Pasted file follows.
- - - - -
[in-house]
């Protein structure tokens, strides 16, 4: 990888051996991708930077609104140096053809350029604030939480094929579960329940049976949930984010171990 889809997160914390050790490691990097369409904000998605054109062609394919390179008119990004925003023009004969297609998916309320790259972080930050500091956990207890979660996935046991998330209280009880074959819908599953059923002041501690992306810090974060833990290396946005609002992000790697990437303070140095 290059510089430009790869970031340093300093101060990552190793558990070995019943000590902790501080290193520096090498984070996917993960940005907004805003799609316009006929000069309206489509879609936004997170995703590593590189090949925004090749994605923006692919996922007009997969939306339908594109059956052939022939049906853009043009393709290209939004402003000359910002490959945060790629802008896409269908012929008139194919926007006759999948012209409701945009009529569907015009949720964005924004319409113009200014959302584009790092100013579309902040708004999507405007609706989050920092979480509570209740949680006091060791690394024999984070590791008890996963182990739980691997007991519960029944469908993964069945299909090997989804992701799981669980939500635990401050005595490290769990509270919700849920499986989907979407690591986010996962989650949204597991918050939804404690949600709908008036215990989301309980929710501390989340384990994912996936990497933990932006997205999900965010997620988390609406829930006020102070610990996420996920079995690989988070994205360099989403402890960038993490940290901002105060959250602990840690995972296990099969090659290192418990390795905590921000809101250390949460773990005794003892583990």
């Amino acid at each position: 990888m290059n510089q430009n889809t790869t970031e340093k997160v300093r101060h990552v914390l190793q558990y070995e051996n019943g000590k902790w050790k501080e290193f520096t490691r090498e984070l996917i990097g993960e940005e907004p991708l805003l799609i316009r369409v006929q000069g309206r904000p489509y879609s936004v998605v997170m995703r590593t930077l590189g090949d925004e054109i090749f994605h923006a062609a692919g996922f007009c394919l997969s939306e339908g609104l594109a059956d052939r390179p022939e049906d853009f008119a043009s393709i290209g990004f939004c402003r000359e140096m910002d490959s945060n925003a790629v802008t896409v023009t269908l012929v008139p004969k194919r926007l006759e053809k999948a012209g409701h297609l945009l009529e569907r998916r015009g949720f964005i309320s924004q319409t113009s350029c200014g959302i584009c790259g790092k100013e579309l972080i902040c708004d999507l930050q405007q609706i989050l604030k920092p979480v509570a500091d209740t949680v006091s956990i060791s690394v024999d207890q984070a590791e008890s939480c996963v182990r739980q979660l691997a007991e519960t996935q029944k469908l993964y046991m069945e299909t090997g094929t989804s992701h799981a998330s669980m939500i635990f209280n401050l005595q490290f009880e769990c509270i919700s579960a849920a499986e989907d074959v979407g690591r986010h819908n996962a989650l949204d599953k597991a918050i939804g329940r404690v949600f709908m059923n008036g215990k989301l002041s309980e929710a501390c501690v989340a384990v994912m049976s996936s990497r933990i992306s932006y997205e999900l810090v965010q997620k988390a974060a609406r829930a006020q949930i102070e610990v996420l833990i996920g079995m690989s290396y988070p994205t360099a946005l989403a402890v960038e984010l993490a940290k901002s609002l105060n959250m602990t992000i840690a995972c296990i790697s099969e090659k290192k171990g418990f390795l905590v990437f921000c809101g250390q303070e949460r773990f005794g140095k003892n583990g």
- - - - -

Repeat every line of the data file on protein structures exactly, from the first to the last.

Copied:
[in-house]
């Protein structure tokens, strides 16, 4: 990888051996991708930077609104140096053809350029604030939480094929579960329940049976949930984010171990 889809997160914390050790490691990097369409904000998605054109062609394919390179008119990004925003023009004969297609998916309320790259972080930050500091956990207890979660996935046991998330209280009880074959819908599953059923002041501690992306810090974060833990290396946005609002992000790697990437303070140095 290059510089430009790869970031340093300093101060990552190793558990070995019943000590902790501080290193520096090498984070996917993960940005907004805003799609316009006929000069309206489509879609936004997170995703590593590189090949925004090749994605923006692919996922007009997969939306339908594109059956052939022939049906853009043009393709290209939004402003000359910002490959945060790629802008896409269908012929008139194919926007006759999948012209409701945009009529569907015009949720964005924004319409113009200014959302584009790092100013579309902040708004999507405007609706989050920092979480509570209740949680006091060791690394024999984070590791008890996963182990739980691997007991519960029944469908993964069945299909090997989804992701799981669980939500635990401050005595490290769990509270919700849920499986989907979407690591986010996962989650949204597991918050939804404690949600709908008036215990989301309980929710501390989340384990994912996936990497933990932006997205999900965010997620988390609406829930006020102070610990996420996920079995690989988070994205360099989403402890960038993490940290901002105060959250602990840690995972296990099969090659290192418990390795905590921000809101250390949460773990005794003892583990």
């Amino acid at each position: 990888m290059n510089q430009n889809t790869t970031e340093k997160v300093r101060h990552v914390l190793q558990y070995e051996n019943g000590k902790w050790k501080e290193f520096t490691r090498e984070l996917i990097g993960e940005e907004p991708l805003l799609i316009r369409v006929q000069g309206r904000p489509y879609s936004v998605v997170m995703r590593t930077l590189g090949d925004e054109i090749f994605h923006a062609a692919g996922f007009c394919l997969s939306e339908g609104l594109a059956d052939r390179p022939e049906d853009f008119a043009s393709i290209g990004f939004c402003r000359e140096m910002d490959s945060n925003a790629v802008t896409v023009t269908l012929v008139p004969k194919r926007l006759e053809k999948a012209g409701h297609l945009l009529e569907r998916r015009g949720f964005i309320s924004q319409t113009s350029c200014g959302i584009c790259g790092k100013e579309l972080i902040c708004d999507l930050q405007q609706i989050l604030k920092p979480v509570a500091d209740t949680v006091s956990i060791s690394v024999d207890q984070a590791e008890s939480c996963v182990r739980q979660l691997a007991e519960t996935q029944k469908l993964y046991m069945e299909t090997g094929t989804s992701h799981a998330s669980m939500i635990f209280n401050l005595q490290f009880e769990c509270i919700s579960a849920a499986e989907d074959v979407g690591r986010h819908n996962a989650l949204d599953k597991a918050i939804g329940r404690v949600f709908m059923n008036g215990k989301l002041s309980e929710a501390c501690v989340a384990v994912m049976s996936s990497r933990i992306s932006y997205e999900l810090v965010q997620k988390a974060a609406r829930a006020q949930i102070e610990v996420l833990i996920g079995m690989s290396y988070p994205t360099a946005l989403a402890v960038e984010l993490a940290k901002s609002l105060n959250m602990t992000i840690a995972c296990i790697s099969e090659k290192k171990g418990f390795l905590v990437f921000c809101g250390q303070e949460r773990f005794g140095k003892n583990g």